O'Malley makes buyout offer to Md. state employees
With Maryland facing a looming budget shortfall of more than $1 billion, Gov. Martin O'Malley (D) offered a buyout plan Tuesday to state employees willing to resign by the end of next month.
State workers who agree to participate in the "voluntary separation program" will receive a lump-sum payment of $15,000, another $200 for each year of service and three months of health benefits.
O'Malley, who was reelected last month, said the program is intended to "cut costs in a fiscally responsible way" and help avoid layoffs in his budget proposal due to the General Assembly in mid-January.
"Under this program, I hope to continue to decrease the size of our workforce by allowing employees to voluntarily elect to leave state government," O'Malley said in a letter e-mailed to state employees.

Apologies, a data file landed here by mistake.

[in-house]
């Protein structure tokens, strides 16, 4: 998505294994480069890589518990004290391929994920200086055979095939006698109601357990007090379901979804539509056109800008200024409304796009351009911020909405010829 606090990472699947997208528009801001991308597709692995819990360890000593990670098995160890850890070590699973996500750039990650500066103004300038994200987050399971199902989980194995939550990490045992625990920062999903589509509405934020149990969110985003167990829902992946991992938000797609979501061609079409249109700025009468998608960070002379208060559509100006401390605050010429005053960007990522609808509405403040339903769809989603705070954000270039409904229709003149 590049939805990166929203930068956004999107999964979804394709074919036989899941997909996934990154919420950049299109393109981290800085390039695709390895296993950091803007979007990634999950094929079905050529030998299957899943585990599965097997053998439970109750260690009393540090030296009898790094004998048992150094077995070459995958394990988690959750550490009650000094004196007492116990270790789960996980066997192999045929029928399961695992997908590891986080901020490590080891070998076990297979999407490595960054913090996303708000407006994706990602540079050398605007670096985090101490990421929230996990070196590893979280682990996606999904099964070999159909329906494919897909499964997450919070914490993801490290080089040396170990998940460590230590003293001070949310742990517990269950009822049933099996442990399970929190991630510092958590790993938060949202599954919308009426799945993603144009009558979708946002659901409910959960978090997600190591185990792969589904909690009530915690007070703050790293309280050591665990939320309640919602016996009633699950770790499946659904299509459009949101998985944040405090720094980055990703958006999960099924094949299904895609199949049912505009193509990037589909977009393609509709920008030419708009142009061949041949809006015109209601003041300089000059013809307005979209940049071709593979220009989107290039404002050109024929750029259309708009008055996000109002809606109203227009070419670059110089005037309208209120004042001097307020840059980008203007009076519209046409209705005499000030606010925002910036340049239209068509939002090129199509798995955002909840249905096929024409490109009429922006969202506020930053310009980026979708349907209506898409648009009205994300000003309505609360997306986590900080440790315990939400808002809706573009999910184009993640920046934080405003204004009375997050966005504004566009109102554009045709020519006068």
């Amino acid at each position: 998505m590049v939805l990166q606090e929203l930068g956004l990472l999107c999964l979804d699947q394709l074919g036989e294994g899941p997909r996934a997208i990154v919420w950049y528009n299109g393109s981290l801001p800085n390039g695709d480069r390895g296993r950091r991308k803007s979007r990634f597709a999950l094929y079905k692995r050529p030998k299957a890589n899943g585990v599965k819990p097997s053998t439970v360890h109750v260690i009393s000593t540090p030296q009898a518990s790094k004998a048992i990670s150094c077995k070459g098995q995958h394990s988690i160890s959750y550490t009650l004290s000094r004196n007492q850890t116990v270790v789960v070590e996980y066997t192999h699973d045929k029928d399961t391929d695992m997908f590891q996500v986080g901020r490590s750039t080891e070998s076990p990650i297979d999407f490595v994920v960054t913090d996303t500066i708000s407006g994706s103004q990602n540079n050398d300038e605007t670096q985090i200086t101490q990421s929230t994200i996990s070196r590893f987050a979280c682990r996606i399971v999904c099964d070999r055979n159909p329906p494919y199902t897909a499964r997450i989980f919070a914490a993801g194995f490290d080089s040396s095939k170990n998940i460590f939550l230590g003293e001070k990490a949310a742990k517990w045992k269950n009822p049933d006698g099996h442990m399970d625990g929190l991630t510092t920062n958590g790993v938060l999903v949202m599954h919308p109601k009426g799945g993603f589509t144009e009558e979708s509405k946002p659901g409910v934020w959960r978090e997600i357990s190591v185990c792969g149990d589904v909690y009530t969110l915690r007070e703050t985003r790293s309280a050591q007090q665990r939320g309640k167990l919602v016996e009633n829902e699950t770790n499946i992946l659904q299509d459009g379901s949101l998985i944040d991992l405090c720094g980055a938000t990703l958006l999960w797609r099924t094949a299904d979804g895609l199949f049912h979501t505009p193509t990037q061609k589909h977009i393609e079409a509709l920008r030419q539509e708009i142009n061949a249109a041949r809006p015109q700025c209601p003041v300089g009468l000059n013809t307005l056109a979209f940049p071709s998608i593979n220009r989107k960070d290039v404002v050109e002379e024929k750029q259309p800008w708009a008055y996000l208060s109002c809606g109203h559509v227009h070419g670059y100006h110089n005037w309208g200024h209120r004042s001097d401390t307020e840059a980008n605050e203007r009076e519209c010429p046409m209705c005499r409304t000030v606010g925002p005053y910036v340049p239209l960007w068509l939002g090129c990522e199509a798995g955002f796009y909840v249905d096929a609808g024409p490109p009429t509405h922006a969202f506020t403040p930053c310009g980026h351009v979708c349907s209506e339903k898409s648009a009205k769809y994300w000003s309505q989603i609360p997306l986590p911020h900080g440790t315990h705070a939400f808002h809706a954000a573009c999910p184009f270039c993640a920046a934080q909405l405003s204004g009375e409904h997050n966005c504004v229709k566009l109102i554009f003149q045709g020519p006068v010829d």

O'Malley spokesman Rick Abbruzzese declined to say how much the program might save, saying the administration would have to see how widely utilized it is.
Patrick Moran, director of AFSCME Maryland, the state's largest employees union, said his group has been encouraging the administration to adopt such a program for years and had worked to negotiate terms as generous as possible.
"We're happy to see it's finally been taken up," Moran said. "At the end of the day, if it will alleviate potential layoffs, it's a good thing."
Moran said the scope of the state's buyout offer was similar to those of other states that have tried the same thing.
"We don't think it will entice a huge number of people," Moran said. "It's there to entice people who've been considering retiring or are on the cusp of retirement or have other job possibilities."
As Maryland has grappled with budget shortfalls in previous years, state employees have been subject to furloughs and temporary salary reductions. About 4,200 state positions have also been eliminated, according to O'Malley's office.
O'Malley's announcement of the buyout plan comes a day after he e-mailed state employees a news story from the New York Times that detailed the crises that many states are facing because of budget shortfalls and debt loads.
| December 7, 2010; 2:48 PM ET
Categories: Governor, John Wagner
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